Let’s begin by asking the question “What is equalization?” In plain and simple English, equalization is bringing the median level of assessments in a township and/or a county to 33 1/3% of the fair cash value as required by Illinois law. The Supervisor of Assessments, the Board of Review, and the Department of Revenue have the statutory authority to equalize assessments.
This explanation brings with it two terms that may be unfamiliar to the reader: median level of assessments and fair cash value.
What is the median level of assessments? Simply stated, it is the midpoint or middle of the range of assessments in a sales ratio study. A sales ratio study is a comparison of the selling price of a property and its prior year’s assessed value. This gives the actual level of assessments on each property that is sold. The levels of assessments are ranked from lowest to highest and the midpoint is then plotted.
What is “fair cash value”? Fair cash value is defined as “the amount for which a property can be sold in the due course of business and trade, not under duress, between a willing buyer and a willing seller.”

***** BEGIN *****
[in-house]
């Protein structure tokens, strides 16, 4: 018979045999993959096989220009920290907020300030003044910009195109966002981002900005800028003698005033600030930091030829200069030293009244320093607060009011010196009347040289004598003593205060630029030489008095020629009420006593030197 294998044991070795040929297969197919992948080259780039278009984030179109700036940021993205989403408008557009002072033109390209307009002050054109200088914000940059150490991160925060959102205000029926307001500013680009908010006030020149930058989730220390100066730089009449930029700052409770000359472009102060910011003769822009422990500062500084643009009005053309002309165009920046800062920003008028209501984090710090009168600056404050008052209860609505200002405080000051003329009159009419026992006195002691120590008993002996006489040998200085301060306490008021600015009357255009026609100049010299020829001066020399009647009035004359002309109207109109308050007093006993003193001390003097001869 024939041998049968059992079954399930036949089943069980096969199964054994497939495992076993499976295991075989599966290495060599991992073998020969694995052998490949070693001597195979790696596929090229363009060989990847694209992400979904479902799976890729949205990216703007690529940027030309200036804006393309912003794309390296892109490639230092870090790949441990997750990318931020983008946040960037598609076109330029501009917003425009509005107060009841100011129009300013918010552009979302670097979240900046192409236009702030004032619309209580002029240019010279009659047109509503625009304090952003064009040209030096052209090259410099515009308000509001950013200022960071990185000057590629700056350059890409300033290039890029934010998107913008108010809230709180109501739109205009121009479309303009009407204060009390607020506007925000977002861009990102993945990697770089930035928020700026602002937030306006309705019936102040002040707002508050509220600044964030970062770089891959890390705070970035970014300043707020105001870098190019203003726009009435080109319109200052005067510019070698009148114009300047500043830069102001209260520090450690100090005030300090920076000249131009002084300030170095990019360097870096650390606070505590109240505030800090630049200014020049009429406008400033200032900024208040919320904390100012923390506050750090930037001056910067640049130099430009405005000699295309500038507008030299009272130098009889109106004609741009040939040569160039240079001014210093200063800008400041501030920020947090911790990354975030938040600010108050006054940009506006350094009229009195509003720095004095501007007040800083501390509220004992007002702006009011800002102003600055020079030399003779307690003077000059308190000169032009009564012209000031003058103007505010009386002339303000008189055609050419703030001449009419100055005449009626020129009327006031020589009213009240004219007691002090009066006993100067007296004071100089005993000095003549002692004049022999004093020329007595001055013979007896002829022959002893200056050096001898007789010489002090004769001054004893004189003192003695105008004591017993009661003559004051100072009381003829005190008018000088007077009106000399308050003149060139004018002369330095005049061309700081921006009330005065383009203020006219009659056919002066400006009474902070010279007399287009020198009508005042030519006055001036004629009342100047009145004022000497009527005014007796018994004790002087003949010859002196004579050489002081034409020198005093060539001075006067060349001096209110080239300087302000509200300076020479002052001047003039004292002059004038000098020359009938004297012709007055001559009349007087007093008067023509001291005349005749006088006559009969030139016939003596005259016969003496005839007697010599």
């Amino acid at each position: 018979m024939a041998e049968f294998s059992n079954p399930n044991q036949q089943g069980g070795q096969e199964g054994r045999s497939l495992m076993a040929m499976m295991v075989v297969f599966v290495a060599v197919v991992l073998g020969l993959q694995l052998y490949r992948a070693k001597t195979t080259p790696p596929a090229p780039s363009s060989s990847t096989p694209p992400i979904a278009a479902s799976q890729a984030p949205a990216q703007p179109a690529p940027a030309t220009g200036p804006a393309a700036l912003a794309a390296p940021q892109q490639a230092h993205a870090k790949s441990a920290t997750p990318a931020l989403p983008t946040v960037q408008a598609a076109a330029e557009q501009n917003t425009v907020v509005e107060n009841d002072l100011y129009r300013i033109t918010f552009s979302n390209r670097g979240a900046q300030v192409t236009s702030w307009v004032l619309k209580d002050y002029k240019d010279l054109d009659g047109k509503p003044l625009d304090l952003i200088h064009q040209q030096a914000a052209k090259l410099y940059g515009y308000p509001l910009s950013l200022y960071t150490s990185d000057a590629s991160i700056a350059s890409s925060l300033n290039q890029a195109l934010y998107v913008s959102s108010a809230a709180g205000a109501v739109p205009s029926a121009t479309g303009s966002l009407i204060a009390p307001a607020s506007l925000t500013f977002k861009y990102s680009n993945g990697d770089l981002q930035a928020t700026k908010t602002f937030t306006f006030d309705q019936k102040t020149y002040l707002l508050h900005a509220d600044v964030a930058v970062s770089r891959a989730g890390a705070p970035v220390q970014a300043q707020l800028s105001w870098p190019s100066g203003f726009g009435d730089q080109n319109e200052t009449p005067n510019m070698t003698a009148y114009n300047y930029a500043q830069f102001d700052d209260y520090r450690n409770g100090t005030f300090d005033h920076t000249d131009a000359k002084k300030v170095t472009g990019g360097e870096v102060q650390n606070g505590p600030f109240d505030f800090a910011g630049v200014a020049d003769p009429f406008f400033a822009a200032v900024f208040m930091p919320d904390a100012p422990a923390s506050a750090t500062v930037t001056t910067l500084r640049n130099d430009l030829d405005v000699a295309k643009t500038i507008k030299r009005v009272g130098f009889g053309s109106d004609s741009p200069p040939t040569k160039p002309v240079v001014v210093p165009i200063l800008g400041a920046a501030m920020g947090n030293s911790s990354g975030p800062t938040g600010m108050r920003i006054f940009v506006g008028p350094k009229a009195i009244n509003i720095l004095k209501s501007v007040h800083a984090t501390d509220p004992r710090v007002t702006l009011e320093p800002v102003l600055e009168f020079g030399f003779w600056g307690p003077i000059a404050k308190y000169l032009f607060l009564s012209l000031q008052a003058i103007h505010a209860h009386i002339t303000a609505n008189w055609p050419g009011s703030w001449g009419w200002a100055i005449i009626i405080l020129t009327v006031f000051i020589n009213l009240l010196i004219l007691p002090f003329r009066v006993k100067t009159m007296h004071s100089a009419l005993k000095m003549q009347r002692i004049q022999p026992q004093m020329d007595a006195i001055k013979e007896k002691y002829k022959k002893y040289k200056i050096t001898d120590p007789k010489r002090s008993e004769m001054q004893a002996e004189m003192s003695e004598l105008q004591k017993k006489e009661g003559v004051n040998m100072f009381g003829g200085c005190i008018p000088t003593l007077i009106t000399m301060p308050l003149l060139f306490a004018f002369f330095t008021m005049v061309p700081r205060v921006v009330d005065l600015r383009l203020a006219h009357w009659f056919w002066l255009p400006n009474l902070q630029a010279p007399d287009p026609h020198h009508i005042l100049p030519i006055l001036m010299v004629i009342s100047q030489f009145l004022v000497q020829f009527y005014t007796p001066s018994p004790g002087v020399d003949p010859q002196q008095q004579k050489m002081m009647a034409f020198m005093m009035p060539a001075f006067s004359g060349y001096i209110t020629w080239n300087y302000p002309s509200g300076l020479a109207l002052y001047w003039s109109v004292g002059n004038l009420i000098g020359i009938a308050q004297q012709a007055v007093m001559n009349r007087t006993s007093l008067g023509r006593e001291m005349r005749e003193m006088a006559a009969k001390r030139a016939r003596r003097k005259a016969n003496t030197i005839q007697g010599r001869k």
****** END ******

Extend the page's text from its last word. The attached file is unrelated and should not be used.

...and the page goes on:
Now you may be asking yourself why do we equalize? Assessments are equalized at the Supervisor of Assessments or Board of Review level to ensure they are uniform among the 22 townships in Whiteside County. The Department of Revenue equalizes to ensure that assessment levels are uniform between the counties in Illinois.
Supervisor of Assessments and Board of Review equalization factors are developed and applied by the township based on the 3-year median level of assessments and considering all reassessment work done in that township by the township assessor. The Department of Revenue’s equalization factor is developed by the county and applied to all non-farm properties in the county.